Code: Select all

$ bbcbasic
PDP11 BBC BASIC IV Version 0.25
(C) Copyright J.G.Harston 1989,2005-2015
>_

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kieranhj
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Re: Transfering 256 bytes over Tube

Postby kieranhj » Sun Jan 15, 2017 8:22 pm

jgharston wrote:It looks like you're pushing the timing requirements slightly over the edge. You've got:
<snip>
The following example code works, I've just tested it with a Z80, 6502 and ARM. It just dumps the data to the screen.

Thanks Jonathan! I will give this a go tomorrow. If the timing is off then I guess there would still be data in the FIFO hence the spin? Like hoglet I too was following assumptions from the AUG and AppNote but does seem like it's theoretical / sample code rather than thoroughly tested on real hardware.

I'll let you know how I get on and post my particle system sample + 2nd processor thoughts when it's working!
Bitshifters Collective | Retro Code & Demos for BBC Micro & Acorn computers | https://bitshifters.github.io/

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kieranhj
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Re: Transfering 256 bytes over Tube

Postby kieranhj » Mon Jan 16, 2017 8:57 pm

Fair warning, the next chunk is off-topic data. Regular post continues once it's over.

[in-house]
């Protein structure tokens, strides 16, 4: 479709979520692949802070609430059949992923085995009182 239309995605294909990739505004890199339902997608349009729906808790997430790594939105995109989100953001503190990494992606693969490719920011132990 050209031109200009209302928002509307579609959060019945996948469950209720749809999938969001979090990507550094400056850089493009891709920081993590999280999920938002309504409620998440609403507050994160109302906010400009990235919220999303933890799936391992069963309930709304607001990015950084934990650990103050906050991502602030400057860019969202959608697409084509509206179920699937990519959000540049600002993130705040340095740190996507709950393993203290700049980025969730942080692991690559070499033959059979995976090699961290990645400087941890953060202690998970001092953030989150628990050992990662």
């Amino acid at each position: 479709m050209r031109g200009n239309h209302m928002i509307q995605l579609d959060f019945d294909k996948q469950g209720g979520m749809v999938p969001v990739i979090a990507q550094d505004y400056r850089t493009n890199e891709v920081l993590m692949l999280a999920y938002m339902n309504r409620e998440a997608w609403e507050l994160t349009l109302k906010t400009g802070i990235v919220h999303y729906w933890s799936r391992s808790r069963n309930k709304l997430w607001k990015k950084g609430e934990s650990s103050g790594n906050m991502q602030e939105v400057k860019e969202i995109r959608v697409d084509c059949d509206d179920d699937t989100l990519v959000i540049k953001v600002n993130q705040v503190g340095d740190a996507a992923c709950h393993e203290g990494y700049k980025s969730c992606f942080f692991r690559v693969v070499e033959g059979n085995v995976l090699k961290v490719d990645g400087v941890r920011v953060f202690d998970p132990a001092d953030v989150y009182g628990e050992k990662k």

jgharston wrote:The following example code works, I've just tested it with a Z80, 6502 and ARM. It just dumps the data to the screen.

Is that on real hardware or an emulator? If I reduce my host code so it just calls that function and exits, I still get the hang on B-Em even with the increased waits as per your code. If I run on BeebEm then I get what I expect (a flash of background colour change from the raster debug) with any second processor selected. Testing on real hardware is a PITA - I haven't got time tonight and IIRC neither the default hacked DFS 0.9 supplied with TurboMMC in my Model B, nor DataCentre RAMFS in my Master, work correctly with Tube enabled. Last time I had to resort to copying files to a real floppy disc to check something on my the Turbo.
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jgharston
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Re: Transfering 256 bytes over Tube

Postby jgharston » Mon Jan 16, 2017 10:21 pm

kieranhj wrote: